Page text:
There is a lot of advice out there when it comes to webinar best practice. However, sometimes you just need some solid data to back up these opinions.
That’s where WorkCast comes in. A few years ago, we did a deep dive analysis of over 4 years' worth of data (1,460 days to be precise), in order to take a closer look at the webinars run on the WorkCast Stratusplatform.
We obtained 1.2 million rows of event session data, which was then converted into charts graphs and plots. Using this wealth of data, we were able to determine some webinar best practices and dispel some long held webinar myths, such as the notion that live webinars perform better with attendees than on-demand webinars. Is that actually true?
The Drop-Off Point
An effective way to measure how engaged audiences are throughout a webinar is to measure when viewers start to drop off (literally sometimes).
Viewing statistics look impressive when you list how many people attended a webinar. However, what’s more impressive, is how long they attended the event for.
The below density graph shows the relative likelihood for time that attendees viewed an online event - comparing both live and on-demand attendees.
This graph demonstrates that viewers of on-demand webinars were much more likely to watch less than ten minutes of a webinar, when compared to live attendees. This could be attributed to the fact that there are simply more who choose to watch events at their leisure, via on-demand.
Live attendees were also found to be more likely to watch half an hour or more, when compared to on-demand viewers.
Why? Well, those in attendance have made a commitment to attend at a certain time, so they are more likely to follow through with viewing the entire event, unlike on-demand viewers, who can view at any time.
As they’re attending for longer, the likelihood they’ll be more engaged with the webinar is greatly increased.
Proportion of Events People View
So, we’ve established that on-demand webinars do have limitations when it comes to keeping viewers engaged. But, of the monthly attendees over that four-year period, what was the average proportion of an event that they were actually viewing?
Not to get too technical, but the formula to work out the proportion of an event viewed is:
At this point, we’ll note that the webinar duration figure is accurate for on-demand events, however the live event figure isn’t updated after the event to reflect the actual running time.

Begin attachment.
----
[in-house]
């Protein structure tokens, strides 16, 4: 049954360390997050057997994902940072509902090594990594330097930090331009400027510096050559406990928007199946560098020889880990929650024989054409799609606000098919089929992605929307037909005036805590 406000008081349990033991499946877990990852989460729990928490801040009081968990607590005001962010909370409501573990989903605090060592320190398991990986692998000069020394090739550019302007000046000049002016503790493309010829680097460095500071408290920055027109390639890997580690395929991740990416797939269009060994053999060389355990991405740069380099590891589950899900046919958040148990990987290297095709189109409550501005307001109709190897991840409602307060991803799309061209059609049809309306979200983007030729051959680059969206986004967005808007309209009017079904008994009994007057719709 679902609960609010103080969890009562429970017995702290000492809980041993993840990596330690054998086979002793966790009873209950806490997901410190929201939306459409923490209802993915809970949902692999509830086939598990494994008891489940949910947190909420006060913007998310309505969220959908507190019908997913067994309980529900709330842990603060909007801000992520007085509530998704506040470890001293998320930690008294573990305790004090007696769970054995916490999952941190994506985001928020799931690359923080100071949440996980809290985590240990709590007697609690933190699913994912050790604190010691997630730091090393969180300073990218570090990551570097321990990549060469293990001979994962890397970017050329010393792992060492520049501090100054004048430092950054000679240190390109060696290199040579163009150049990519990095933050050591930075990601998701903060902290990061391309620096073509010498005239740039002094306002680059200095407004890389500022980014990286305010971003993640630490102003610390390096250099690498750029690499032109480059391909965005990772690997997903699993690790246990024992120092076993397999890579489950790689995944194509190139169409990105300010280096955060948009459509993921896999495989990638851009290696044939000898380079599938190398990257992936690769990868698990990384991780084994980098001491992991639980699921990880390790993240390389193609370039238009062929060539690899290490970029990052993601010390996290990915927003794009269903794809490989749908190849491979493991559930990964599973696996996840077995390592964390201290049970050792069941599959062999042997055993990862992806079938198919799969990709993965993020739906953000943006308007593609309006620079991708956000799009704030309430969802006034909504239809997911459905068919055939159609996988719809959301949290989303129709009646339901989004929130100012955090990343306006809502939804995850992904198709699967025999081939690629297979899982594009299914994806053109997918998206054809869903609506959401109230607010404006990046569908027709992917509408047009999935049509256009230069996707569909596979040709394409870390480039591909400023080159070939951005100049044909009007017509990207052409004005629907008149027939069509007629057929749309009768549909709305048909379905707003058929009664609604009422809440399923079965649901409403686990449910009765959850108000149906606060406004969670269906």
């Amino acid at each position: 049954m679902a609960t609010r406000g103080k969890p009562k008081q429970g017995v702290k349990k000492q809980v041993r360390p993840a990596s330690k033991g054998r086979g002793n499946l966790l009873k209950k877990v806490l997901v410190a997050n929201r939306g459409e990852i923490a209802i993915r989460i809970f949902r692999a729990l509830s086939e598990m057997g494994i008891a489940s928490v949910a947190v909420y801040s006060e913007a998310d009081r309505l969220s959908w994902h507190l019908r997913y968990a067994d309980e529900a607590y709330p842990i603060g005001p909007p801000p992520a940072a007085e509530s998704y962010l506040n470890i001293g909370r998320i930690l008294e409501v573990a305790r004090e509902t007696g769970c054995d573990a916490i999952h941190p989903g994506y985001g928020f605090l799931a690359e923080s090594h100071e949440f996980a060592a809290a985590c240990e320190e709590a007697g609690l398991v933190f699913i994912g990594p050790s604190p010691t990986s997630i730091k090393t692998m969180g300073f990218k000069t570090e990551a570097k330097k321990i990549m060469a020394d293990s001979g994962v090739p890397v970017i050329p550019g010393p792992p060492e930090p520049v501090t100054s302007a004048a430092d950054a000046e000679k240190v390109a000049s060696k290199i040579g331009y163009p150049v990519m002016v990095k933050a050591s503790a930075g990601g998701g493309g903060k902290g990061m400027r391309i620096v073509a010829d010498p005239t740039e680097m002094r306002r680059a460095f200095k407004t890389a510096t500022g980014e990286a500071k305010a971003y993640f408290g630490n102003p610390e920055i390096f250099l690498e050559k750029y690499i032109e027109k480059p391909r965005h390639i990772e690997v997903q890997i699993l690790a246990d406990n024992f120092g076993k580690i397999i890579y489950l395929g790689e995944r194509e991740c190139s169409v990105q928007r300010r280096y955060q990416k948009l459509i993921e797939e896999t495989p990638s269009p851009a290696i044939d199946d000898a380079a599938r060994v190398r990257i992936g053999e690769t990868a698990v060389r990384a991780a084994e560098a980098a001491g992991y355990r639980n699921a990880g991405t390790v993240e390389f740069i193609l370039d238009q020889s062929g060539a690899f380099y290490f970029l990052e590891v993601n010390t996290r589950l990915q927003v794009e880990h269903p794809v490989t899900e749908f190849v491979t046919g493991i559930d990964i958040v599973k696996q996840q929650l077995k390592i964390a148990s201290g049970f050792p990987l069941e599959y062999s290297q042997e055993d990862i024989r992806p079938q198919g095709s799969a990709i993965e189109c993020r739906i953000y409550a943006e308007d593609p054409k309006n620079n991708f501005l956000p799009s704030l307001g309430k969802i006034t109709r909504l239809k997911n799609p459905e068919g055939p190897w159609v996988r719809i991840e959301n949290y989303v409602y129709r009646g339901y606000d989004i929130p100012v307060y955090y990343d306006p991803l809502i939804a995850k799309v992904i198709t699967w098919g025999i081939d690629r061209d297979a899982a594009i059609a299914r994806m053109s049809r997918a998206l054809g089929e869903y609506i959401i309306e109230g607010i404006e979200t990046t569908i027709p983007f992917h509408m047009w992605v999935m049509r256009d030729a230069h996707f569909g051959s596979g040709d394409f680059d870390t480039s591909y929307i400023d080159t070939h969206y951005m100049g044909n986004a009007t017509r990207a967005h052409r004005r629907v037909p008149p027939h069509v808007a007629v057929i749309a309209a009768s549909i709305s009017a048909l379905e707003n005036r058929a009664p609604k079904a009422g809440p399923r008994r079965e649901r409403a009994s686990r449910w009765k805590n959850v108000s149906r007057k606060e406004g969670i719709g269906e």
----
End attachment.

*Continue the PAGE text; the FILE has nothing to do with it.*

So here, we’ll concentrate on the on-demand event plot.
As you can see, on average, on-demand viewers were watching around 0.5 (half) of the events they chose to initially watch (which is a disappointing figure).
If they’re only viewing half of your content, then they’re clearly less engaged with the content they’re consuming. But, the point could again be made, is it only natural to do this when the viewers are not forced to watch the event at a certain time?
As they can pop in and out of a webinar at any time, they perhaps aren’t concentrating for long enough to be engaged with what’s being presented.
While on-demand webinars definitely have their merits and uses, the limitations when connecting and engaging directly with viewers are certainly evident.
Having a captive audience, who have actively registered to take part, on the day, works wonders for attendee engagement.
Rather than simply listening to a pre-recording of someone talking to them, live online events offer the opportunity for viewers to become involved in proceedings, therefore, they’re likely to view for longer, listening to more of what you have to say.
On-demand, however, is an effective way to extend the shelf-life of your content, and serves a purpose of an information reference point and a good example of why people should attend your future events.
Conclusion? Live webinars are more effective in engaging audience members than on-demand events - which is more effective as an informative tool to drive future events.